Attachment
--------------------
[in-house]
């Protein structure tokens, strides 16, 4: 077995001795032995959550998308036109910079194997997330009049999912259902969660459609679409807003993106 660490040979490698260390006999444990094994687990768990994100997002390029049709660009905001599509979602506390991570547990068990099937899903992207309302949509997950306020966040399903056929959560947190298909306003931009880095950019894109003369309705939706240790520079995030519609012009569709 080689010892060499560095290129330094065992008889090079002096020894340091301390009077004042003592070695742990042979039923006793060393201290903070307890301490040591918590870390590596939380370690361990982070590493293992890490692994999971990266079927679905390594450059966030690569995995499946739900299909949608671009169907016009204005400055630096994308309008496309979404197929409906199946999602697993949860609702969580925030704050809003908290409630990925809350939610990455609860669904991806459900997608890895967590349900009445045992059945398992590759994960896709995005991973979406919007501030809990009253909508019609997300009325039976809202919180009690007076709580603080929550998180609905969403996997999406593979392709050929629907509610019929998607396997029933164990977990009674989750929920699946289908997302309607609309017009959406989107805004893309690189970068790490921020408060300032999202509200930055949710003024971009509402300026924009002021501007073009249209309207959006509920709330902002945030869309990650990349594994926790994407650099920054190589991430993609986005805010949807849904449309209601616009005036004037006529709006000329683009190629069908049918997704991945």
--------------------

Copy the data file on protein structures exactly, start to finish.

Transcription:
[in-house]
């Protein structure tokens, strides 16, 4: 077995001795032995959550998308036109910079194997997330009049999912259902969660459609679409807003993106 660490040979490698260390006999444990094994687990768990994100997002390029049709660009905001599509979602506390991570547990068990099937899903992207309302949509997950306020966040399903056929959560947190298909306003931009880095950019894109003369309705939706240790520079995030519609012009569709 080689010892060499560095290129330094065992008889090079002096020894340091301390009077004042003592070695742990042979039923006793060393201290903070307890301490040591918590870390590596939380370690361990982070590493293992890490692994999971990266079927679905390594450059966030690569995995499946739900299909949608671009169907016009204005400055630096994308309008496309979404197929409906199946999602697993949860609702969580925030704050809003908290409630990925809350939610990455609860669904991806459900997608890895967590349900009445045992059945398992590759994960896709995005991973979406919007501030809990009253909508019609997300009325039976809202919180009690007076709580603080929550998180609905969403996997999406593979392709050929629907509610019929998607396997029933164990977990009674989750929920699946289908997302309607609309017009959406989107805004893309690189970068790490921020408060300032999202509200930055949710003024971009509402300026924009002021501007073009249209309207959006509920709330902002945030869309990650990349594994926790994407650099920054190589991430993609986005805010949807849904449309209601616009005036004037006529709006000329683009190629069908049918997704991945």